Auditor-General calls for Vic public service IT rethink

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The Victorian Auditor-General’s Office (VAGO) has called for a rethink around the public service’s approach to sourcing, managing and governing its complex IT projects.

The recommendation follows a VAGO audit to assess whether the Department of Justice and Community Safety (DJCS) rolled out its new infringements system in an effective and cost-efficient way.

In 2017, DJCS launched the Victorian Infringements Enforcement Warrant (VIEW) system, a new IT system to manage fines and incorporate social justice initiatives. The original budget to build the new IT system was $46 million, but by January 2021, DJCS had spent more than $125 million developing and improving view, as well as on workarounds.

The Auditor-General’s report found that DJCS’s overall governance of the VIEW project was ineffective. “As a high value high risk (HVHR) project, it posed significant risk and materiality to the state. However, DJCS’s governance arrangements, oversight and reporting were not commensurate with the project’s importance and challenging nature.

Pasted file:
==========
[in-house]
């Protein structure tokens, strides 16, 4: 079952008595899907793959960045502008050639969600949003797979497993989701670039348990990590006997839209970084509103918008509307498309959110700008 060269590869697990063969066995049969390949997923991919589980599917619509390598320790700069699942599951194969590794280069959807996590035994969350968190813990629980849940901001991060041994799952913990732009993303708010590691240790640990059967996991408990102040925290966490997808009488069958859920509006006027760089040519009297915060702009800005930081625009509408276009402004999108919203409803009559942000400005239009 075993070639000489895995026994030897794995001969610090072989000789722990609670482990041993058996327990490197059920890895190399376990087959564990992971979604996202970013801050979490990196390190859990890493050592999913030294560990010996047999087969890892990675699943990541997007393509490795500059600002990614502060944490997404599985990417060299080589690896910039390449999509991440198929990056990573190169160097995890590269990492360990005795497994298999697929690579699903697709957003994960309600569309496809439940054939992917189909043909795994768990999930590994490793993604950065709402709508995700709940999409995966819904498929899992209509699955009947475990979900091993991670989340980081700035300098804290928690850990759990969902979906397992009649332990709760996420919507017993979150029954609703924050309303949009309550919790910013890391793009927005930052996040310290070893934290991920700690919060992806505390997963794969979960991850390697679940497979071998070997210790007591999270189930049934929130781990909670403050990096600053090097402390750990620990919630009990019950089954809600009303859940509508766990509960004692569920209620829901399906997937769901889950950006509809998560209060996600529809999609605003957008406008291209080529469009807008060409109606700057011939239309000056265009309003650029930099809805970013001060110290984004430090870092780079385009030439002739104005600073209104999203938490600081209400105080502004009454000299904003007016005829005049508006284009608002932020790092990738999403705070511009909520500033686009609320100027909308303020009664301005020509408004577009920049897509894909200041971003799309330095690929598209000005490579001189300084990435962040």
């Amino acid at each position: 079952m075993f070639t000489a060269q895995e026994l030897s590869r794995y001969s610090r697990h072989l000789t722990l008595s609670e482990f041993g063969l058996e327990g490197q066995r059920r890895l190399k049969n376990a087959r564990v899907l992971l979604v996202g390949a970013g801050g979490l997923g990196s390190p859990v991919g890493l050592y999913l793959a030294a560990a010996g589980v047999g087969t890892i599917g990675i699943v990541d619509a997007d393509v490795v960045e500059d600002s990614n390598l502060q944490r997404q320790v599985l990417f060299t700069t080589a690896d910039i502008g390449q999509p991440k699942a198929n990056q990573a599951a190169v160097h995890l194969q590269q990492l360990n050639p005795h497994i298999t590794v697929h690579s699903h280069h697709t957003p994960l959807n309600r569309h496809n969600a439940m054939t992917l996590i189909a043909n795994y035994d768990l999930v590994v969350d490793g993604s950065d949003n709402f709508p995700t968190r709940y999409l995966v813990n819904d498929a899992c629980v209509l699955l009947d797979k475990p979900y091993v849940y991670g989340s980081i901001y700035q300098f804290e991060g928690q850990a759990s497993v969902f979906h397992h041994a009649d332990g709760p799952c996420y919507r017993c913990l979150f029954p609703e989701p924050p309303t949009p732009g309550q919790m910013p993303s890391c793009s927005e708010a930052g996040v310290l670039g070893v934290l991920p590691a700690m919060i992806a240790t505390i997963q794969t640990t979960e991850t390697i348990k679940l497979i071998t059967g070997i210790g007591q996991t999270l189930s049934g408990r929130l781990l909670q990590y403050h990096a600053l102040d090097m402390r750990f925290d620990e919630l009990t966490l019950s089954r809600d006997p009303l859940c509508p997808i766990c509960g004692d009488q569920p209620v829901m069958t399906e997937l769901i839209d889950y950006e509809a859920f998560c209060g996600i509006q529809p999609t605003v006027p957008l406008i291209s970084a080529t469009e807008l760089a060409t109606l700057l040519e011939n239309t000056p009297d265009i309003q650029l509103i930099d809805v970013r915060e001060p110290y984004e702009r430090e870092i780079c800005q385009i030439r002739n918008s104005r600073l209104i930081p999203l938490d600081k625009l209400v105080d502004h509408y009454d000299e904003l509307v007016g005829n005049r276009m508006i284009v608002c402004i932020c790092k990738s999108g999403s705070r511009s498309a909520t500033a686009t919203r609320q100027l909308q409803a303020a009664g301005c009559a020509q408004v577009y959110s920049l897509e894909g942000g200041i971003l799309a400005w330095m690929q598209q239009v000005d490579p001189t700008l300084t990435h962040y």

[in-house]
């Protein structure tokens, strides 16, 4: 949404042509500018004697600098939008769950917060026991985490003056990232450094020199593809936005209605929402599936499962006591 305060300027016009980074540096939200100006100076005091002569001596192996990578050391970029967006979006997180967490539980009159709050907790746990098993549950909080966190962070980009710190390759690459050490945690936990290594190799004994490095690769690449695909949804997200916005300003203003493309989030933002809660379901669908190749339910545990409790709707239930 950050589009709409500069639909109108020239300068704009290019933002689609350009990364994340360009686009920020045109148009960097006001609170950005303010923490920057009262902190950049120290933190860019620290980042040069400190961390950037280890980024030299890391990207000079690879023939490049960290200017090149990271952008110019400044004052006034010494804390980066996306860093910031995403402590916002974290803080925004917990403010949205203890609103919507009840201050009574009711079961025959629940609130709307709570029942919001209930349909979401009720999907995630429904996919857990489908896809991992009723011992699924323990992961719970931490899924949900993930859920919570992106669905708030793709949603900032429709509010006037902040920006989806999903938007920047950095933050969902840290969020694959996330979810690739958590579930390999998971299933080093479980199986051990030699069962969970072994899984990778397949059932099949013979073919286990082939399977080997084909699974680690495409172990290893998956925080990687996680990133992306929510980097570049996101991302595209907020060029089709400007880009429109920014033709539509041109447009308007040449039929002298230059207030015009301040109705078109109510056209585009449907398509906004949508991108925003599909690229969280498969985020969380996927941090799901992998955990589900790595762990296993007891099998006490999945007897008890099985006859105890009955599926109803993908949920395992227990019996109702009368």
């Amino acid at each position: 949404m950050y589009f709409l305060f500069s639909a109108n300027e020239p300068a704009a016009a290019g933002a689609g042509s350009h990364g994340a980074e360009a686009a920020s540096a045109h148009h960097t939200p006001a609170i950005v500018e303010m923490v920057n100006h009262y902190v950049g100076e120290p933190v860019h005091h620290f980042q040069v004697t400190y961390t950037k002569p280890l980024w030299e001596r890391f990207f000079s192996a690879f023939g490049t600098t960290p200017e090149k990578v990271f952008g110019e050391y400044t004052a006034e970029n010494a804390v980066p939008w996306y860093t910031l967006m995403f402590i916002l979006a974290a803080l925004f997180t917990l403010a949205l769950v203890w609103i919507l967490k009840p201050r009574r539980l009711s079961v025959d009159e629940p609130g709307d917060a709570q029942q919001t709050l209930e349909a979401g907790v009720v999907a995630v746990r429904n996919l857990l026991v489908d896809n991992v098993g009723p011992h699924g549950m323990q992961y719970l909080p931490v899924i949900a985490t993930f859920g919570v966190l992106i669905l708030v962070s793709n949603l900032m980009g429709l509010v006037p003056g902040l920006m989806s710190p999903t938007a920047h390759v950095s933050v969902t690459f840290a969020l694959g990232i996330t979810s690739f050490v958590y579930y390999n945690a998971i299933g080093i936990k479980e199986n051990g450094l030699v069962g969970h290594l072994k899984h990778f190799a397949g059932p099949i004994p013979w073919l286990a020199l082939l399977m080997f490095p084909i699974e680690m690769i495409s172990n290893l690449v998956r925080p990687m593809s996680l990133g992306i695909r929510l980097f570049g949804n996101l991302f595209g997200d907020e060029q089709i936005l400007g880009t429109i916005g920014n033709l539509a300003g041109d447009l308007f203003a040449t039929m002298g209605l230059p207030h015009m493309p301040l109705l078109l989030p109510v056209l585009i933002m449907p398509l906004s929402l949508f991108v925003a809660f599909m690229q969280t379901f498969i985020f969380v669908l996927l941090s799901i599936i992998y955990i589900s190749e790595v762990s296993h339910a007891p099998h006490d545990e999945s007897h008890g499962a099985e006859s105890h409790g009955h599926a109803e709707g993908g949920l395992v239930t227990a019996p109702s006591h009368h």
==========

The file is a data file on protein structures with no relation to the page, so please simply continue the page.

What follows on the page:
“DJCS failed to fully inform the Attorney-General about the project’s substantial risks and likely consequences, did not harness the required expertise and did not adequately respond to findings from DTF’s gateway reviews, which are intended to identify and address risks to significant government projects.”

The Department’s failures in planning the VIEW project meant that its implementation did not meet the expected time, cost, quality and functionality targets. “These failures were mainly due to DJCS’s misguided and poorly implemented risk mitigation strategy to procure a commercial off-the-shelf (COTS) system. This is because no COTS system existed, or could reasonably be expected to exist, that could meet DJCS’s complex requirements.”

The Auditor-General’s report concluded that the Victorian public service must rethink its approach to sourcing, managing and governing its complex IT projects to avoid these issues recurring. “It must also re-examine its approach to providing robust advice to the government, especially when the government may not be receptive to the advice.”

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